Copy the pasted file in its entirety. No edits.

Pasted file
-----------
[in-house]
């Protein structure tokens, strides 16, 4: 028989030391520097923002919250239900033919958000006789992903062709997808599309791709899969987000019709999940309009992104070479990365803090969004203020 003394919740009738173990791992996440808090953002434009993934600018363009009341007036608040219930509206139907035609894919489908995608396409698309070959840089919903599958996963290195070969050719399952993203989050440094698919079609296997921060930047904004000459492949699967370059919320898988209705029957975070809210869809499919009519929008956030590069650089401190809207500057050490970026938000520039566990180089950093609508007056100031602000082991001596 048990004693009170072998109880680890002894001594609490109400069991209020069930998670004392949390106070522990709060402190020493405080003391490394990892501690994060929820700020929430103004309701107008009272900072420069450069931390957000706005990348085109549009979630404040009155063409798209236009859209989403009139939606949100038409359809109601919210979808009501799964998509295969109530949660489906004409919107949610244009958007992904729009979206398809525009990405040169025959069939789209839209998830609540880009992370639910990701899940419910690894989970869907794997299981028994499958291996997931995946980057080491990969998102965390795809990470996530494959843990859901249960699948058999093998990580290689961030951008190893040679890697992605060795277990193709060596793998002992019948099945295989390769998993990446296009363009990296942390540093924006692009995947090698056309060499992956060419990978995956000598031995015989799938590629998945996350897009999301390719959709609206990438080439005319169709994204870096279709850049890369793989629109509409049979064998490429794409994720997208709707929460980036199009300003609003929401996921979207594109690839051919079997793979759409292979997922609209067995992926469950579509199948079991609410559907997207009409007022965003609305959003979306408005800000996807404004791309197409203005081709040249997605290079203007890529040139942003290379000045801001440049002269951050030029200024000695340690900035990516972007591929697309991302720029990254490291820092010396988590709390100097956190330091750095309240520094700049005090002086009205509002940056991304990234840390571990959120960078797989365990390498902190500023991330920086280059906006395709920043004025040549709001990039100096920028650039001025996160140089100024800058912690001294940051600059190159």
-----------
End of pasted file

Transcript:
[in-house]
């Protein structure tokens, strides 16, 4: 028989030391520097923002919250239900033919958000006789992903062709997808599309791709899969987000019709999940309009992104070479990365803090969004203020 003394919740009738173990791992996440808090953002434009993934600018363009009341007036608040219930509206139907035609894919489908995608396409698309070959840089919903599958996963290195070969050719399952993203989050440094698919079609296997921060930047904004000459492949699967370059919320898988209705029957975070809210869809499919009519929008956030590069650089401190809207500057050490970026938000520039566990180089950093609508007056100031602000082991001596 048990004693009170072998109880680890002894001594609490109400069991209020069930998670004392949390106070522990709060402190020493405080003391490394990892501690994060929820700020929430103004309701107008009272900072420069450069931390957000706005990348085109549009979630404040009155063409798209236009859209989403009139939606949100038409359809109601919210979808009501799964998509295969109530949660489906004409919107949610244009958007992904729009979206398809525009990405040169025959069939789209839209998830609540880009992370639910990701899940419910690894989970869907794997299981028994499958291996997931995946980057080491990969998102965390795809990470996530494959843990859901249960699948058999093998990580290689961030951008190893040679890697992605060795277990193709060596793998002992019948099945295989390769998993990446296009363009990296942390540093924006692009995947090698056309060499992956060419990978995956000598031995015989799938590629998945996350897009999301390719959709609206990438080439005319169709994204870096279709850049890369793989629109509409049979064998490429794409994720997208709707929460980036199009300003609003929401996921979207594109690839051919079997793979759409292979997922609209067995992926469950579509199948079991609410559907997207009409007022965003609305959003979306408005800000996807404004791309197409203005081709040249997605290079203007890529040139942003290379000045801001440049002269951050030029200024000695340690900035990516972007591929697309991302720029990254490291820092010396988590709390100097956190330091750095309240520094700049005090002086009205509002940056991304990234840390571990959120960078797989365990390498902190500023991330920086280059906006395709920043004025040549709001990039100096920028650039001025996160140089100024800058912690001294940051600059190159």